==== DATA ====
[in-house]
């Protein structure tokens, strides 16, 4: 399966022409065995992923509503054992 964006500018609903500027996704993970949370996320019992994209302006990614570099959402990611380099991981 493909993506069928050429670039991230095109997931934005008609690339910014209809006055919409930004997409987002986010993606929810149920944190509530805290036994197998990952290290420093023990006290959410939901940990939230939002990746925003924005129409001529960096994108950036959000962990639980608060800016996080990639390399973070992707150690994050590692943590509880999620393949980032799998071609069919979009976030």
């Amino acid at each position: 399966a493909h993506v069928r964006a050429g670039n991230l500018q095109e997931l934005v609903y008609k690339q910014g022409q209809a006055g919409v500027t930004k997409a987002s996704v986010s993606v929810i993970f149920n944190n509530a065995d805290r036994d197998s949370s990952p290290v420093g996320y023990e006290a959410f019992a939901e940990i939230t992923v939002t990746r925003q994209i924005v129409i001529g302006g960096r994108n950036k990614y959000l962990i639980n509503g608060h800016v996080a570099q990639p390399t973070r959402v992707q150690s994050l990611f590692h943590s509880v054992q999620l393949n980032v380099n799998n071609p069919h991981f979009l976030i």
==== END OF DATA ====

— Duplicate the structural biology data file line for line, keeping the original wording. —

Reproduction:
[in-house]
């Protein structure tokens, strides 16, 4: 399966022409065995992923509503054992 964006500018609903500027996704993970949370996320019992994209302006990614570099959402990611380099991981 493909993506069928050429670039991230095109997931934005008609690339910014209809006055919409930004997409987002986010993606929810149920944190509530805290036994197998990952290290420093023990006290959410939901940990939230939002990746925003924005129409001529960096994108950036959000962990639980608060800016996080990639390399973070992707150690994050590692943590509880999620393949980032799998071609069919979009976030």
């Amino acid at each position: 399966a493909h993506v069928r964006a050429g670039n991230l500018q095109e997931l934005v609903y008609k690339q910014g022409q209809a006055g919409v500027t930004k997409a987002s996704v986010s993606v929810i993970f149920n944190n509530a065995d805290r036994d197998s949370s990952p290290v420093g996320y023990e006290a959410f019992a939901e940990i939230t992923v939002t990746r925003q994209i924005v129409i001529g302006g960096r994108n950036k990614y959000l962990i639980n509503g608060h800016v996080a570099q990639p390399t973070r959402v992707q150690s994050l990611f590692h943590s509880v054992q999620l393949n980032v380099n799998n071609p069919h991981f979009l976030i």